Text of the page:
As I continue to visit healthcare organizations and engage with leaders globally there are clear emerging trends at the heart of effective efforts to address the patient and family experience. In my recent series of blogs I suggest we must recognize the implications of patient perceptions as a focus of our patient experience efforts. I support this by reinforcing that culture is a critical choice for organizations to consider in terms of how they look to shape those perceptions. In fact we cannot overlook the centrality of culture to the very definition of patient experience overall. I add that it is on a strong cultural foundation that we can then ensure a sense of engagement for our staff and patients.
The missing piece in this important dialogue is that of building a foundation of accountability in our healthcare organizations. It has been identified as a top issue for healthcare leaders during my On the Road visits and at our Regional Roundtable gatherings. In looking at all the suggested paths and plans to accountability some general themes emerge.
Building a basis for accountability in organizations requires a number of committed actions. Without these organizations run the risk of falling short on their defined patient experience objectives. They include:
1. Establish focused standards/expectations – Determine and clearly define what you expect in behaviors and actions as you create a culture of accountability.
2. Set clear consequences for inaction and rewards and recognition for action – Be willing to reinforce expectations consistently and use as opportunities for learning.
3. Provide learning opportunities to understand and see expectations in action – Ensure staff at all levels are clear on expected behaviors and consequences.
4. Communicate expectations, reinforcing what and why consistently and continuously – Keep expectations top of mind and be clear that these are part of who you are as an organization in every encounter.
5. Observe and evaluate staff at all levels providing feedback and/or coaching as needed – Turn actual encounters, good or bad, into learning moments and opportunities to ensure people are clear on expected behaviors and actions.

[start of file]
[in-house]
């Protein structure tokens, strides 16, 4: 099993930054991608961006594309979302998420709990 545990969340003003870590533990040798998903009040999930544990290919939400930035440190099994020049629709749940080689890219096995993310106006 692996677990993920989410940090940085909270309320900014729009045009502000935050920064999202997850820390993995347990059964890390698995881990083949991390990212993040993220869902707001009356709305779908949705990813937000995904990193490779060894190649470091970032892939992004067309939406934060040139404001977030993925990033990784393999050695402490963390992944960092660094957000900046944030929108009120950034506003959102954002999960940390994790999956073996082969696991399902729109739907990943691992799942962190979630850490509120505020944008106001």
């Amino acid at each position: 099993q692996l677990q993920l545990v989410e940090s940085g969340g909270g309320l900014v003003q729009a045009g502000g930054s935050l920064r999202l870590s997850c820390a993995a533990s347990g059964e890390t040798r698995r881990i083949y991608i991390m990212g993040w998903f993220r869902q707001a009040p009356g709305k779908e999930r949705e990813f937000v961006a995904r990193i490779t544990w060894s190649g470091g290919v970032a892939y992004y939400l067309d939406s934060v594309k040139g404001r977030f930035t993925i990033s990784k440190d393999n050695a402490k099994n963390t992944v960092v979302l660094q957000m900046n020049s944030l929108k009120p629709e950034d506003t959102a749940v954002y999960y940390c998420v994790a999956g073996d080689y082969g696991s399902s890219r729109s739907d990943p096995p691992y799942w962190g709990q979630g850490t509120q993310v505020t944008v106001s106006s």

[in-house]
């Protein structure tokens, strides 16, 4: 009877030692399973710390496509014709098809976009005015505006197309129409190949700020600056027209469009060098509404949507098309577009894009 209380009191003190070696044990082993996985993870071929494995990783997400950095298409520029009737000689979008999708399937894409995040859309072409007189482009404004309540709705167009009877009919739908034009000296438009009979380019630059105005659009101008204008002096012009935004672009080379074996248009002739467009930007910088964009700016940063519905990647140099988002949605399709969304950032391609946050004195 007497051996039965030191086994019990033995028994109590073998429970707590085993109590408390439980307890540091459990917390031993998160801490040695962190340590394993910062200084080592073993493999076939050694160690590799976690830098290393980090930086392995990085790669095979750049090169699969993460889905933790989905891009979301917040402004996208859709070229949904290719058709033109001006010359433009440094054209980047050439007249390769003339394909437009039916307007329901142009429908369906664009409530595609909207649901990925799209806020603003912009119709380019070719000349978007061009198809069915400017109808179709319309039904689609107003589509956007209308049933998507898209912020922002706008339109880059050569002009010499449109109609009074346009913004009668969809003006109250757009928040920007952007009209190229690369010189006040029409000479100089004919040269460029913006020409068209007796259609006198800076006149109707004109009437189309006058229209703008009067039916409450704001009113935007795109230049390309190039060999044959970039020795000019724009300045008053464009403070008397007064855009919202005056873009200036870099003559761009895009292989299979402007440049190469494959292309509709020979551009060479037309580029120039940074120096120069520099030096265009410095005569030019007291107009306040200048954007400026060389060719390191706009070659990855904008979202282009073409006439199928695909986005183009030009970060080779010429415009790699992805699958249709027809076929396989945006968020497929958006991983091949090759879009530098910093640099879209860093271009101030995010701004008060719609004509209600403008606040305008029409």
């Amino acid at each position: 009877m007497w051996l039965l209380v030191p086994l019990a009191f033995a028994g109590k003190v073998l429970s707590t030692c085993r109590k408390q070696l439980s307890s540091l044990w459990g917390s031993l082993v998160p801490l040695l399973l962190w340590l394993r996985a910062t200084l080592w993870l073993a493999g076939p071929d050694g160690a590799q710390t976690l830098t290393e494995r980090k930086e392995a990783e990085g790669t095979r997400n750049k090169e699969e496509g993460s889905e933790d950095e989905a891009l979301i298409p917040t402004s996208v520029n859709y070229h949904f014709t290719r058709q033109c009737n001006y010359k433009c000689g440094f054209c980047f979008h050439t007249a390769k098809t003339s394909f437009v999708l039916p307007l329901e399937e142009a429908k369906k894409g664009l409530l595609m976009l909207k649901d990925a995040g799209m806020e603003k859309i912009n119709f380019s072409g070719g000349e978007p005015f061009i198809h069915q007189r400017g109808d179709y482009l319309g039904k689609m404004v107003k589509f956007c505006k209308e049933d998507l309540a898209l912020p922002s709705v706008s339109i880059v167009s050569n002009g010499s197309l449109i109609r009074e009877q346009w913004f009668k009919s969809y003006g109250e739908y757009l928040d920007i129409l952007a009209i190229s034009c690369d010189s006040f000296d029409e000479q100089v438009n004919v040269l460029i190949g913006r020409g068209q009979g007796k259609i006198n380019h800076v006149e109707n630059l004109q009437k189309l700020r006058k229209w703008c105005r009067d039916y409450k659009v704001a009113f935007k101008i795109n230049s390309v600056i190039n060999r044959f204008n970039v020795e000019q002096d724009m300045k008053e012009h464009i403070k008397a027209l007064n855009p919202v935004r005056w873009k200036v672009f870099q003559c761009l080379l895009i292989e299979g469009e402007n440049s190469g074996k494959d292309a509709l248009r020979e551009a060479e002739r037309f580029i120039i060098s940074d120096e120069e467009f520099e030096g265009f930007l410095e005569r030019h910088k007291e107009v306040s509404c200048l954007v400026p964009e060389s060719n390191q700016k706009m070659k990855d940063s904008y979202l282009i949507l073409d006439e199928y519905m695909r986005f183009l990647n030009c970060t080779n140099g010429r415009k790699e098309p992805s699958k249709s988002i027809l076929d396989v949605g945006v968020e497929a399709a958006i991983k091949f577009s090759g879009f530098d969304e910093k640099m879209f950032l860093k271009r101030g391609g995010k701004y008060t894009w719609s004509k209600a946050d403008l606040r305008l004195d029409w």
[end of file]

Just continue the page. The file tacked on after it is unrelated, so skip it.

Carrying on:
6. Execute on consequences immediately and thoughtfully – Respond rapidly when people miss the mark (or when people excel) to ensure people are aware of the importance of your expectations.
7. Revisit expectations often to ensure they meet the needs and objectives of the organization – Remember standard and expectations are dynamic and change with your organization’s needs. They must stay in tune with who you are as an organization (your values) and where you intend to go (your vision).
Accountability has been tossed around more and more in conversations today in healthcare organizations as something that leaders want to see more of. The reality is that accountability is not just something you simply expect and it just miraculously appears, it is something you must intentionally create expectations for and reinforce. As with patient experience itself, accountability needs a plan in order to ensure effective execution.
I often speak of patient experience efforts as a choice; one that requires rigorous work. This is overcoming something I call the performance paradox, which helps us recognize that many things we see as simple, clear and understandable are not always easy, trouble-free and painless to do. Yet I would suggest we have no other choice. As a positive patient experience is something we owe to our patients and their families in our healthcare settings, creating and sustaining a culture of accountability is something we actually owe to our staff in supporting their ability to create unparalleled experience.
Jason A. Wolf, Ph.D.
The Beryl Institute